Journal of Moral Philosophy 5 (1):50-76 (2008)
Of great importance to many non-consequentialists is a claimed moral difference between doing and allowing harm. I argue that non-consequentialism is best understood, however, as consisting in three morally distinct categories where commentators typically identify two: standard doings of harm, standard allowings of harm, and denials of resources. Furthermore, the moral distinctness of denials of resources is independent of whether denials are doings or allowings of harm, I argue. I argue by way of matched examples, as well as by way of two widely accepted features of non-consequentialism: stringent rights of persons, and the susceptibility of resources to distribution within political society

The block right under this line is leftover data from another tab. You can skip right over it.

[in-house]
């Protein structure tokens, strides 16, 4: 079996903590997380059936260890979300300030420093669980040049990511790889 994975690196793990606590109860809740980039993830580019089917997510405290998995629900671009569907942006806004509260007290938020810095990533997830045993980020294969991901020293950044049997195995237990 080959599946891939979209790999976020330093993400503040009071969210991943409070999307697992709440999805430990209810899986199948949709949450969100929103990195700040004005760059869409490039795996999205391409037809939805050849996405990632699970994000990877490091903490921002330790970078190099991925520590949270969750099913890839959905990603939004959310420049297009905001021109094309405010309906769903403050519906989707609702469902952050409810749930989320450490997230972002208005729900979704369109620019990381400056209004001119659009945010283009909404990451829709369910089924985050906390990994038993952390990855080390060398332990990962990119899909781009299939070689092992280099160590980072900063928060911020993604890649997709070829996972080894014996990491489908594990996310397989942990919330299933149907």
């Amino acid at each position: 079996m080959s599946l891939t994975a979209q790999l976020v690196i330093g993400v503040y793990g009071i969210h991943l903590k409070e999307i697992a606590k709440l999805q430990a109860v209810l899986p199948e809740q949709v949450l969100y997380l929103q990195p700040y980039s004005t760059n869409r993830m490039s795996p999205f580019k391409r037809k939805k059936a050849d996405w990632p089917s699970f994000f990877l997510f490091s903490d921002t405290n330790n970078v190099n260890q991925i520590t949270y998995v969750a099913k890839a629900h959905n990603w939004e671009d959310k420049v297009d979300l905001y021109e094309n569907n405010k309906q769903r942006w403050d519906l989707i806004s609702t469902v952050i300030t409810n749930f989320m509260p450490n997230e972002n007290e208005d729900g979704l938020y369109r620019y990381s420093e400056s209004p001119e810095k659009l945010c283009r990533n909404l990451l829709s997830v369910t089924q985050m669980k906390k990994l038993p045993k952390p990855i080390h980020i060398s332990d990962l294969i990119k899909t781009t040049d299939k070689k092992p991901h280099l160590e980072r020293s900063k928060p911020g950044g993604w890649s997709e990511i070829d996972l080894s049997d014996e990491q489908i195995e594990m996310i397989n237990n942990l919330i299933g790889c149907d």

|Keywords||KILLING AND LETTING DIE DOING AND ALLOWING WITHDRAWAL OF AID PROPERTY RIGHTS|
|Categories||categorize this paper)|
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Citations of this work BETA
The Doctrine of Doing and Allowing I: Analysis of the Doing/Allowing Distinction.Fiona Woollard - 2012 - Philosophy Compass 7 (7):448-458.
The Doctrine of Doing and Allowing II: The Moral Relevance of the Doing/Allowing Distinction.Fiona Woollard - 2012 - Philosophy Compass 7 (7):459-469.
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